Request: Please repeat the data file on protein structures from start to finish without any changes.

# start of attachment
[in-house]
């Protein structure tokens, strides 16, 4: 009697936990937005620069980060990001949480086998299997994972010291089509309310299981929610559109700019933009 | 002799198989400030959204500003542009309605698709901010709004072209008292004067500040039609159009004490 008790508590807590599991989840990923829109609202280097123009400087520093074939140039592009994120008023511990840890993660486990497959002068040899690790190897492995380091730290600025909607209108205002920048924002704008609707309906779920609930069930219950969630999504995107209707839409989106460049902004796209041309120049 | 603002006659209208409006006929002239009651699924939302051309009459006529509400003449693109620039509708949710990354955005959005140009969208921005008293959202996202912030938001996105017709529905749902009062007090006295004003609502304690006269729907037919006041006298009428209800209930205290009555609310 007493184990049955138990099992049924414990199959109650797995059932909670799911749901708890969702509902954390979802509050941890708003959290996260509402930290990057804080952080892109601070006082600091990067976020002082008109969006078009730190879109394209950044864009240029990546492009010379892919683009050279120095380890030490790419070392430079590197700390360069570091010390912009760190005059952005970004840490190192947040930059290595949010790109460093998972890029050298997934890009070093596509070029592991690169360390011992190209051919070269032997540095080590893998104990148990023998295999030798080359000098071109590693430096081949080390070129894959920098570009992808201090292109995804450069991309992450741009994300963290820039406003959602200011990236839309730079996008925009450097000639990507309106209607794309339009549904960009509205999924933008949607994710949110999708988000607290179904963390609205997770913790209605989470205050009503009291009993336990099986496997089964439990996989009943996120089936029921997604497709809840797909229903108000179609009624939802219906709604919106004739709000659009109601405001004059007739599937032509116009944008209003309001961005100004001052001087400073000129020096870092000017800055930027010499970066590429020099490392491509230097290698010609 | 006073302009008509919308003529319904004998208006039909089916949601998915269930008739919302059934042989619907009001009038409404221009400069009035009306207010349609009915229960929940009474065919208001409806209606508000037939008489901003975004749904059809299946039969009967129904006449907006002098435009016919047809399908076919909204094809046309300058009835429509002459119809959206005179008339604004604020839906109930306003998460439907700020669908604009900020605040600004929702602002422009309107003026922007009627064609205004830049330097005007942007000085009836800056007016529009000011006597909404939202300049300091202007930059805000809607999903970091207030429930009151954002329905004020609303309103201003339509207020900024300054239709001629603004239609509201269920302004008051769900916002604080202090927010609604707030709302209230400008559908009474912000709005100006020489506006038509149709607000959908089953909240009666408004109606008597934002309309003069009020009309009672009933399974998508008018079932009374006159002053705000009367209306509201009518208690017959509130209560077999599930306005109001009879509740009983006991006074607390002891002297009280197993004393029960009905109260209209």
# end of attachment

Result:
[in-house]
């Protein structure tokens, strides 16, 4: 009697936990937005620069980060990001949480086998299997994972010291089509309310299981929610559109700019933009 | 002799198989400030959204500003542009309605698709901010709004072209008292004067500040039609159009004490 008790508590807590599991989840990923829109609202280097123009400087520093074939140039592009994120008023511990840890993660486990497959002068040899690790190897492995380091730290600025909607209108205002920048924002704008609707309906779920609930069930219950969630999504995107209707839409989106460049902004796209041309120049 | 603002006659209208409006006929002239009651699924939302051309009459006529509400003449693109620039509708949710990354955005959005140009969208921005008293959202996202912030938001996105017709529905749902009062007090006295004003609502304690006269729907037919006041006298009428209800209930205290009555609310 007493184990049955138990099992049924414990199959109650797995059932909670799911749901708890969702509902954390979802509050941890708003959290996260509402930290990057804080952080892109601070006082600091990067976020002082008109969006078009730190879109394209950044864009240029990546492009010379892919683009050279120095380890030490790419070392430079590197700390360069570091010390912009760190005059952005970004840490190192947040930059290595949010790109460093998972890029050298997934890009070093596509070029592991690169360390011992190209051919070269032997540095080590893998104990148990023998295999030798080359000098071109590693430096081949080390070129894959920098570009992808201090292109995804450069991309992450741009994300963290820039406003959602200011990236839309730079996008925009450097000639990507309106209607794309339009549904960009509205999924933008949607994710949110999708988000607290179904963390609205997770913790209605989470205050009503009291009993336990099986496997089964439990996989009943996120089936029921997604497709809840797909229903108000179609009624939802219906709604919106004739709000659009109601405001004059007739599937032509116009944008209003309001961005100004001052001087400073000129020096870092000017800055930027010499970066590429020099490392491509230097290698010609 | 006073302009008509919308003529319904004998208006039909089916949601998915269930008739919302059934042989619907009001009038409404221009400069009035009306207010349609009915229960929940009474065919208001409806209606508000037939008489901003975004749904059809299946039969009967129904006449907006002098435009016919047809399908076919909204094809046309300058009835429509002459119809959206005179008339604004604020839906109930306003998460439907700020669908604009900020605040600004929702602002422009309107003026922007009627064609205004830049330097005007942007000085009836800056007016529009000011006597909404939202300049300091202007930059805000809607999903970091207030429930009151954002329905004020609303309103201003339509207020900024300054239709001629603004239609509201269920302004008051769900916002604080202090927010609604707030709302209230400008559908009474912000709005100006020489506006038509149709607000959908089953909240009666408004109606008597934002309309003069009020009309009672009933399974998508008018079932009374006159002053705000009367209306509201009518208690017959509130209560077999599930306005109001009879509740009983006991006074607390002891002297009280197993004393029960009905109260209209």